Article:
As we approach the time of year when the UVic Board of Governors decides whether or not to raise tuition, we’re asking UVic not to pass on the costs of the pandemic to students. But more importantly, we’re asking that UVic stop making their budget decisions without meaningful consultation with the student body.
When it comes to budget decisions, how are UVic students meant to have their voices heard? In a recent town hall, not all students have the chance to send in nice, prerecorded questions to the president — only those affiliated with the UVSS did. On top of that, students are unable to organize and protest when the board of governors meetings are live streamed. The switch to online has stripped almost any chance of organizing against decisions we do not agree with.
The data we do have shows that students do not feel online classes are the same value as in-person classes. Of the over 400 students who responded to a Martlet survey in May 2020 about UVic’s COVID-19 response, over 100 wrote in their long answer responses that the university should lower tuition.
UVic hasn’t made any decisions yet, but we can take UBC as an example. The Tyee reported that UBC plans to raise tuition next year by two per cent for all domestic students, two per cent for continuing international students, and four per cent for all new and unclassified international students. Before making a final decision on tuition rate increases, UBC held student consultations to hear opinions on the increase of tuition. Although ultimately the UBC Board of Governors have the final say, there was still the chance for students to have their opinions and voices heard.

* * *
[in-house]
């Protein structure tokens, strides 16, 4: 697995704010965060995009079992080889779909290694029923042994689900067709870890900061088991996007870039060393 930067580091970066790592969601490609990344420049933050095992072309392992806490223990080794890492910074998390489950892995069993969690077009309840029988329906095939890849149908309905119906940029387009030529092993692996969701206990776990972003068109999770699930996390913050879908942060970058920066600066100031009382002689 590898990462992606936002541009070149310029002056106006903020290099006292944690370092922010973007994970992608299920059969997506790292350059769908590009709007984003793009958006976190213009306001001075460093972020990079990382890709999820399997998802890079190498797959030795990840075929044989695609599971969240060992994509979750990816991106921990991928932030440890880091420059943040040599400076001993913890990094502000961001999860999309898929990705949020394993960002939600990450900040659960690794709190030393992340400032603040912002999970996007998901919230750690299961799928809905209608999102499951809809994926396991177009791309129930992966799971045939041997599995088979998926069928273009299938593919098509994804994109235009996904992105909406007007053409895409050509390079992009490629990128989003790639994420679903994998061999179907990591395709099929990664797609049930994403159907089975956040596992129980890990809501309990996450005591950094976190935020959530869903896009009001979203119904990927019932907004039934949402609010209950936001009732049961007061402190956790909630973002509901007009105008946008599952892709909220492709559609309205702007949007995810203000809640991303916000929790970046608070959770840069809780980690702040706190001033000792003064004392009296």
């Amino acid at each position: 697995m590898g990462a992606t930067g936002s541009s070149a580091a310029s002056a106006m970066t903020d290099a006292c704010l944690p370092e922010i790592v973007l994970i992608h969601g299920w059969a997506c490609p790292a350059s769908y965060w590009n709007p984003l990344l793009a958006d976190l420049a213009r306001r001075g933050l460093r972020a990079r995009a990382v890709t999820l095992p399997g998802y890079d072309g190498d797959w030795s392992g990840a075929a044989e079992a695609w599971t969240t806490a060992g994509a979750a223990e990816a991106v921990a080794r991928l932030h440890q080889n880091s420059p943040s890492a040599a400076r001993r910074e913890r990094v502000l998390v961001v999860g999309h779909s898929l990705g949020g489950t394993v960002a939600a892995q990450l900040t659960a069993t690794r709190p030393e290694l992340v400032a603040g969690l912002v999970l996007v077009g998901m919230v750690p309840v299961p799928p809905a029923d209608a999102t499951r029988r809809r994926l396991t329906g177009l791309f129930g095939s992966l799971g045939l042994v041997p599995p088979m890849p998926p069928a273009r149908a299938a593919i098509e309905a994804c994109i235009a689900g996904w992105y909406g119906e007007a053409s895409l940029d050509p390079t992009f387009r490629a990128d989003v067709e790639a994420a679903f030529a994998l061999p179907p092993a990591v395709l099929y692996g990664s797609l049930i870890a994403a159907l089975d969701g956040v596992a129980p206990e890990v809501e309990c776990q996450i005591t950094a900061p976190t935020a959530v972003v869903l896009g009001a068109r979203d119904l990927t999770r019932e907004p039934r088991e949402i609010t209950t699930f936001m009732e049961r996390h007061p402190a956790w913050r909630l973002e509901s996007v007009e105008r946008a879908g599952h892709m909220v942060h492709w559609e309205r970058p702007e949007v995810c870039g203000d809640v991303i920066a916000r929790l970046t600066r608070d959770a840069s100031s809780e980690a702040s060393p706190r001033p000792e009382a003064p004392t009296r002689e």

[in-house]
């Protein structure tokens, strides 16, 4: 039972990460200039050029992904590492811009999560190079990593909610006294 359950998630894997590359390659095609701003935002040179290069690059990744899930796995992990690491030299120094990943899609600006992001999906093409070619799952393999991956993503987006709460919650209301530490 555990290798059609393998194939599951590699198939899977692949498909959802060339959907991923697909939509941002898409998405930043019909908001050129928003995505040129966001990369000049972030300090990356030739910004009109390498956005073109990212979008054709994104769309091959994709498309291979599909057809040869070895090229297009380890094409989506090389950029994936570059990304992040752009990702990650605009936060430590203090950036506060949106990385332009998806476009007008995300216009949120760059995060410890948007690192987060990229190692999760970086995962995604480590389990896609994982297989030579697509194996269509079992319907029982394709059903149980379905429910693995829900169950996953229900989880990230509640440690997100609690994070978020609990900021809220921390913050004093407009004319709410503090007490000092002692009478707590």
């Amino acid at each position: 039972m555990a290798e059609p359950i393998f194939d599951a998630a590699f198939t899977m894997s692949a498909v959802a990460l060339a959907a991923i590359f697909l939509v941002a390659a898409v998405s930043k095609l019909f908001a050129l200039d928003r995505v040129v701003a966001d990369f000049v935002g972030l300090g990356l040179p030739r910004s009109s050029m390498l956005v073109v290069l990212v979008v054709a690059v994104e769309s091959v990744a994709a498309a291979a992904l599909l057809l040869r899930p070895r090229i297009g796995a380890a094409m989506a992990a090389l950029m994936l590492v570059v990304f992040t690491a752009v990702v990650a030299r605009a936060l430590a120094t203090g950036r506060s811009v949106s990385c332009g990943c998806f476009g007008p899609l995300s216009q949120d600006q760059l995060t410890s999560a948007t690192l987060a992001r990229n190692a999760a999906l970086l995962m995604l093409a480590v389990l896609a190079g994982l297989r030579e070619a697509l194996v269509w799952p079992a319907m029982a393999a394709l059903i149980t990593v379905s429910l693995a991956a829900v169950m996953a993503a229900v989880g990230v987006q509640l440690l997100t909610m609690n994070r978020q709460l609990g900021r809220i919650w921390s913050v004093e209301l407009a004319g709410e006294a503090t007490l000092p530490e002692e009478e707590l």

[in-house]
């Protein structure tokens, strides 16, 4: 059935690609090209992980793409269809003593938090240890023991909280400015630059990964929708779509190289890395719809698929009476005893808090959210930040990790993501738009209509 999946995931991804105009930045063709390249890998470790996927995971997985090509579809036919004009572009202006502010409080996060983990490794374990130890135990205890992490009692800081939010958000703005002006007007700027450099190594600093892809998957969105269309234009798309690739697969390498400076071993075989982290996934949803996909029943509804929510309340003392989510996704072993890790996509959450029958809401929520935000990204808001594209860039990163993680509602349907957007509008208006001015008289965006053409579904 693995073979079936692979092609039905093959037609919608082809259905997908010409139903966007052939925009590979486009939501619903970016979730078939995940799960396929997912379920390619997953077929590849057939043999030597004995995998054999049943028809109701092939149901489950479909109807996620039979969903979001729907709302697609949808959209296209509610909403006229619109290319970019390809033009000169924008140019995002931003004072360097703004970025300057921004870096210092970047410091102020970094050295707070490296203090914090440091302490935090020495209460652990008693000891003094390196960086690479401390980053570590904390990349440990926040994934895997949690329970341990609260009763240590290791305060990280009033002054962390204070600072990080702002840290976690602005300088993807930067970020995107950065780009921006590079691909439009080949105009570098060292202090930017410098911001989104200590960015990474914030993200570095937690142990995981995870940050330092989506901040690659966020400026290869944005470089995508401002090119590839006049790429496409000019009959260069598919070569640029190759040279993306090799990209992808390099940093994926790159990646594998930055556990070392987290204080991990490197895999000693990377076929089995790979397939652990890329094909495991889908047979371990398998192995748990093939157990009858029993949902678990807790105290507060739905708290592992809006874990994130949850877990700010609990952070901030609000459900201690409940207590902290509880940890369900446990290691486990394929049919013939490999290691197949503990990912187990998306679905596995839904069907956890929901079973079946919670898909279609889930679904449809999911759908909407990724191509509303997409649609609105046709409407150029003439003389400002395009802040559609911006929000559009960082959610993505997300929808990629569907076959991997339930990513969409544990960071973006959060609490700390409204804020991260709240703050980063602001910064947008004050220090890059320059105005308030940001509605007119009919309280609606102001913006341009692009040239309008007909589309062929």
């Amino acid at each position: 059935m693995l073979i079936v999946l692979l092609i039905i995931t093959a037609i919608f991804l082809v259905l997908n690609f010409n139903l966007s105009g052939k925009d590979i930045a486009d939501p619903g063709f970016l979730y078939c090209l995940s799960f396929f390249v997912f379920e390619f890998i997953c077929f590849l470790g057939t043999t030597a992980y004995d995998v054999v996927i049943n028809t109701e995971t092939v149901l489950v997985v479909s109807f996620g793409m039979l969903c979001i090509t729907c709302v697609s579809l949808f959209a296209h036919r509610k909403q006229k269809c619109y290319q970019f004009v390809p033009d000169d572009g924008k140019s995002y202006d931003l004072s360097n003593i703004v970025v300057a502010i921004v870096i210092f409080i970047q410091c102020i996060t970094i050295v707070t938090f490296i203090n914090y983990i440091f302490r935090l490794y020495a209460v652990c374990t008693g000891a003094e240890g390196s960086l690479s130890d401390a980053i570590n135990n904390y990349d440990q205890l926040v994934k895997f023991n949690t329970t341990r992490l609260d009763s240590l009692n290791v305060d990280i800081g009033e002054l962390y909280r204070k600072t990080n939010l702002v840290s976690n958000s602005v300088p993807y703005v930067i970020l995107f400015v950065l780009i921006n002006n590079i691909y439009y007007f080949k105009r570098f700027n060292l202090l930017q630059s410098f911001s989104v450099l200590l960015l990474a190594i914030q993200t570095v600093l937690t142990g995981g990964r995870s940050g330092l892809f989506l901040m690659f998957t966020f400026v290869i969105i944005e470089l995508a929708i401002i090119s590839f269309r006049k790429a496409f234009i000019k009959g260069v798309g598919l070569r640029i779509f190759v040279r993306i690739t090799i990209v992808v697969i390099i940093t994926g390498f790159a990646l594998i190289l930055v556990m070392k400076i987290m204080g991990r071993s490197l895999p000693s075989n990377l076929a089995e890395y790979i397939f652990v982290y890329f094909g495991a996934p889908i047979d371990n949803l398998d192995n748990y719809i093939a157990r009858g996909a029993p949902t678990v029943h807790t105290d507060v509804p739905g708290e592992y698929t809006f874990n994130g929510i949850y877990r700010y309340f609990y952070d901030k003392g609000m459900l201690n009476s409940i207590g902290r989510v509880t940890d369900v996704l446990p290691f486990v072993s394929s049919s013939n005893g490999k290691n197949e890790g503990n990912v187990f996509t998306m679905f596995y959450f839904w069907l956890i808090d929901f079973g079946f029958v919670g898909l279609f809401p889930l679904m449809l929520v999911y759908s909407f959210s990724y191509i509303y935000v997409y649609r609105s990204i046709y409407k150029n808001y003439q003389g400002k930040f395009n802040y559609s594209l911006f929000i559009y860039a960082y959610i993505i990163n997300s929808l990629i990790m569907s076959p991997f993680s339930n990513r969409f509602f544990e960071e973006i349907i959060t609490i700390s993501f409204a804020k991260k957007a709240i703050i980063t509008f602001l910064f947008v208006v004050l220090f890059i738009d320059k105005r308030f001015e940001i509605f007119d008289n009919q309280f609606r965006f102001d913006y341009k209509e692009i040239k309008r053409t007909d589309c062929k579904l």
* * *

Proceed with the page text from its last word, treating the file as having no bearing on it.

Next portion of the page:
The pandemic has certainly been costly for universities. Lower international enrollments and less activity on campus have combined to provide a drop in revenue for UVic. UVic says it faces greater costs during the pandemic, but students have, too.
It should not be the responsibility of students to pick up the financial slack of a public institution. Instead of placing an added financial burden on its already cash-strapped students, perhaps UVic’s lavishly paide executives could take a pay cut.
According to the university’s most recent executive disclosure form, its seven highest-ranking executives each got over $250 000 in total compensation last year when salaries, pensions, and benefits were all added up. All but one of them received over $300 000. Over $2 million was paid out annually to only seven employees.
President Jamie Cassels had a base salary of almost $388 000, which is more than the base earnings of Prime Minister Justin Trudeau. This doesn’t include the over $50 000 that Cassels was compensated in the form of benefits and pension payments.
If each of those executives were to take a paycut of 10 per cent, it would supply the university over $200 000 in additional funding. While this is a small chunk of change compared to the $7.7 million that tuition increases brought to the university last year, it would at least distribute the costs of the pandemic more widely.
Young people have lost jobs at a greater rate than other segments of the population. According to the Victoria Foundation 2020 Vital Signs report, 47 per cent of people 30 and under lost work or income during the pandemic — twice the rate of the over-30 population. Many students are struggling more to keep up with the current cost of tuition, much less coping with a raise.
The economic costs faced by students due to the pandemic won’t stop once they’re vaccinated. Past generations of students who graduated into recessions are estimated to have lost about five per cent of lifetime earnings. The economic cost of the pandemic will likely follow the classes of 2020, 2021, and future years for the rest of their lives.
The university will rebound in a few years. Raising tuition will only add on to the already economic hardships students have faced due to the pandemic.